“We recognize the demand is very very high right now,” Fitzgerald said, adding that the division has scrambled to catch up with the spike in unemployment claims that began in mid-March. Fitzgerald said his division is over that initial surge. 

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What if I never got my unemployment PIN? 

An unemployment pin number is integral in the claim process, especially when it comes to requesting benefit payments. Typically, pins are sent out via the U.S. mail, but due to Colorado’s unemployment insurance division’s initial surge in claims, Fitzgerald admits the division’s system was overwhelmed and there were some subsequent issues with claimants getting mailed a pin. That process has since changed to allow pins to be sent out via email. If you’re filing a claim, be sure to include your email in your form so you get your pin as quickly as possible, Fitzgerald said. If you still haven’t received a pin, you can request one by filling out this form. 

Why hasn’t my unemployment insurance claim been approved? 

If you’ve done everything you’re supposed to do and still see a menacing “PENDING” under your claim status, there could be a simple fix. Make sure that you have registered for Colorado’s public labor exchange, which can easily be done online.

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Didn’t receive a benefit payment? 

If you’re partially furloughed and still collecting wages from your employer, that’s a possible reason why you haven’t seen any unemployment benefits. If your reported wages exceed your weekly benefit amount — even if you are working less than 32 hours a week, making you a furloughed worker — you will not get unemployment benefits.

What about that extra weekly $600 benefit offered to unemployed and furloughed workers through the CARES Act? That started being paid to Colorado’s unemployed and furloughed May 20, but you won’t see it unless you have been deemed eligible through the state’s unemployment insurance division and are receiving state benefits. So far, more than 75% of the individuals deemed eligible for unemployment insurance since March 15 have received benefit payments, Haavind said.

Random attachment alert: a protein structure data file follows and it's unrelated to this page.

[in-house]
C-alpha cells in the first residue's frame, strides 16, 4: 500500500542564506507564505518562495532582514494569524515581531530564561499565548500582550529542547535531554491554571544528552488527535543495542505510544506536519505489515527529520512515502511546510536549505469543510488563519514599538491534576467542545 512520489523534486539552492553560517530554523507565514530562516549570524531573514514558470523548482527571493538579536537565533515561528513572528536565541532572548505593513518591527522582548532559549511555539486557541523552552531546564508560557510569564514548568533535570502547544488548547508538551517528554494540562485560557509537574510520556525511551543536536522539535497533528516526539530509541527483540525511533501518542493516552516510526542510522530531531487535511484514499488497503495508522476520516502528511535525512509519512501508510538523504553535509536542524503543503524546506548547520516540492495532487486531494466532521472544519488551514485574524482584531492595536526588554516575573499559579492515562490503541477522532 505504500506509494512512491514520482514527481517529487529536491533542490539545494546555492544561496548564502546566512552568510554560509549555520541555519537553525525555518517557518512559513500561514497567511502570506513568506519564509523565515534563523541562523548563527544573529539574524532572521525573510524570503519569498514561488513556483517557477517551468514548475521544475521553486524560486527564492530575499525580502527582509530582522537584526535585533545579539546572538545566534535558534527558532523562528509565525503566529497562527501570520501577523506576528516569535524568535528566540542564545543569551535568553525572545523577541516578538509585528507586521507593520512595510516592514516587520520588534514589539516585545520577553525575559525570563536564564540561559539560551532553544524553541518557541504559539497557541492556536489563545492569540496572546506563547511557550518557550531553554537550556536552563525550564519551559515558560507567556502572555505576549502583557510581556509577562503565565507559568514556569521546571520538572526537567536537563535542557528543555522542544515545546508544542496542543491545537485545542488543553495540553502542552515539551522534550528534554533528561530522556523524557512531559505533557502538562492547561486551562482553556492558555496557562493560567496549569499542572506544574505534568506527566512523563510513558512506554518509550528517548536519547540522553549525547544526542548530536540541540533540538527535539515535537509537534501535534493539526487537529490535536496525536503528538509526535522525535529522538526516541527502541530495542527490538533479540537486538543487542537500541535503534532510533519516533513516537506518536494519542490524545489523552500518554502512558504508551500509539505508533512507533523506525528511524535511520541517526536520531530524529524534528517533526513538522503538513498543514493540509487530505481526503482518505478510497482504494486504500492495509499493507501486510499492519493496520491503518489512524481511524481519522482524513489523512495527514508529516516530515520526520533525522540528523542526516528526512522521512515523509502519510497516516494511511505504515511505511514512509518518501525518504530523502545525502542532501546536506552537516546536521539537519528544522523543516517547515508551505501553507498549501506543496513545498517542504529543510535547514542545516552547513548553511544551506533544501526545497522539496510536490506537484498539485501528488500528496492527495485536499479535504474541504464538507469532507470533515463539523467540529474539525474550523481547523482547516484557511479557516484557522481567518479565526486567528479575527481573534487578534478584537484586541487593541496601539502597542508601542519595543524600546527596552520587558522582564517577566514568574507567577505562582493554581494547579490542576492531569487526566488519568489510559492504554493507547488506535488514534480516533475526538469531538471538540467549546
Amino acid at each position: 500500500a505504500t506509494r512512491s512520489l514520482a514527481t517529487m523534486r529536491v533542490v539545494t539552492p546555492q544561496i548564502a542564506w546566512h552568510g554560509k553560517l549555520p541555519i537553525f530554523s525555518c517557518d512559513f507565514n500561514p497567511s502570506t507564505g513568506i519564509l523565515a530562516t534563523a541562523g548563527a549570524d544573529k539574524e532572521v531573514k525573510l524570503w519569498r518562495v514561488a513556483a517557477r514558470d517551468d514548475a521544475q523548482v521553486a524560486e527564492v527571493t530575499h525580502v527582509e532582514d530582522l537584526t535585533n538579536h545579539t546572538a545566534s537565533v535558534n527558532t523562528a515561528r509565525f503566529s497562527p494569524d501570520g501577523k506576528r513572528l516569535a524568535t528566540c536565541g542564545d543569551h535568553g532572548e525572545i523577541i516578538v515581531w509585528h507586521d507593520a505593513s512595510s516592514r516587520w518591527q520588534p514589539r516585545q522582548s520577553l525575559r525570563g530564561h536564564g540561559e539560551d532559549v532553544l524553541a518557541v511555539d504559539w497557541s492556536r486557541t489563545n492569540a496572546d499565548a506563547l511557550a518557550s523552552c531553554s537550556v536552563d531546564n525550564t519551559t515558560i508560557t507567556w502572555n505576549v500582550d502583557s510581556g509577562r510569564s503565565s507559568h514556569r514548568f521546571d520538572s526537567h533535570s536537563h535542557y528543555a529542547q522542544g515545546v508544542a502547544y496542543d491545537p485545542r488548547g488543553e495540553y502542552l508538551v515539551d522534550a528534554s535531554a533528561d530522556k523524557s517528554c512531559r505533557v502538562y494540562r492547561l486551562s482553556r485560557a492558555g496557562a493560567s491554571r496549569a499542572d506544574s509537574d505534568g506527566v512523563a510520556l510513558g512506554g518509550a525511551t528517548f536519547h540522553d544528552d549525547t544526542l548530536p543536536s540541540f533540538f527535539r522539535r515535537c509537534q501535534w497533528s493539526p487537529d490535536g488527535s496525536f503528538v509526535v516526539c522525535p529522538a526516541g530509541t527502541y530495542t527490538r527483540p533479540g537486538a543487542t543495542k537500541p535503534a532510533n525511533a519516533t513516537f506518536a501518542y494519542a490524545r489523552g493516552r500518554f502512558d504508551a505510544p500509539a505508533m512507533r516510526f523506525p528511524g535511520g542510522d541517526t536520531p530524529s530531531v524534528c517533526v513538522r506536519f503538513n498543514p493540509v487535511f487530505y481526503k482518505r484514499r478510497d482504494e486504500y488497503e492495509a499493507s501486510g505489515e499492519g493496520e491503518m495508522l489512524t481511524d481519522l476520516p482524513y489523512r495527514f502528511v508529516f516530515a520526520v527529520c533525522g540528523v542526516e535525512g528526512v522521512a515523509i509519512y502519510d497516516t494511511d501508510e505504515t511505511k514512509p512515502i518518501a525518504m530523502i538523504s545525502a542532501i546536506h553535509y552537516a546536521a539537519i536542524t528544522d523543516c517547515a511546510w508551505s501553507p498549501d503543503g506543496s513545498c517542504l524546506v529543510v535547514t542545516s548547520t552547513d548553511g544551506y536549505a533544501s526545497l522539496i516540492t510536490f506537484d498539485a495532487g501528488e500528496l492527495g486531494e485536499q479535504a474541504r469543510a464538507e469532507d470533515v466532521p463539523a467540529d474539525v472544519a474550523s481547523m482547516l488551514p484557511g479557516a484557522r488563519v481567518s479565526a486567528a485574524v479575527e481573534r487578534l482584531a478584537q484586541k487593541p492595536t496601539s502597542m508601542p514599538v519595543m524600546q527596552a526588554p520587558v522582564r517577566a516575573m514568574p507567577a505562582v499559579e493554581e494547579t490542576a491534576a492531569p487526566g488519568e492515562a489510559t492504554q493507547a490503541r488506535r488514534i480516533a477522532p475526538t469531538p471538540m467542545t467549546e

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If your claim has been deemed eligible and your reported wages did not exceed your weekly benefit amount, you should see payments within 72 hours of your payment request, according to Haavind. If you don’t, Haavind urges you to call the unemployment insurance division at 303-318-9000 for the Denver Metro area or toll-free at 1-800-388-5515.

What if my benefits are overpaid? 

Overpayment of unemployment claims is handled on a case-by-case basis as they’re all generally different situations, Fitzgerald said. Overpayment cases will continued to be pursued by Colorado’s unemployment insurance division, albeit to a lesser extent for the time being, he added. With the division refocusing most of its efforts on claim assistance, the number of staff dedicated to handling overpayments is temporarily decreased, but “we’ll bet back to processing that after we get through this surge,” Fitzgerald said.

What other help can I get? 

While questions on unemployment claims must go through the state’s unemployment insurance division, the Larimer County Economic and Workforce Development department is also here to help. The department is equipped to answer some questions, as well as provide virtual employment counseling, virtual workshops and guidance for job seekers and local businesses. For virtual employment counseling or general questions, call 970-498-6600 or email For more information, visit the department’s website.

Inside the spike

Source: Colorado Department of Labor and Employment

Erin Udell reports on news, culture, history and more for the Coloradoan. Contact her at The only way she can keep doing what she does is with your support. If you subscribe, thank you. If not, sign up for a subscription to the Coloradoan today.

This content was originally published here.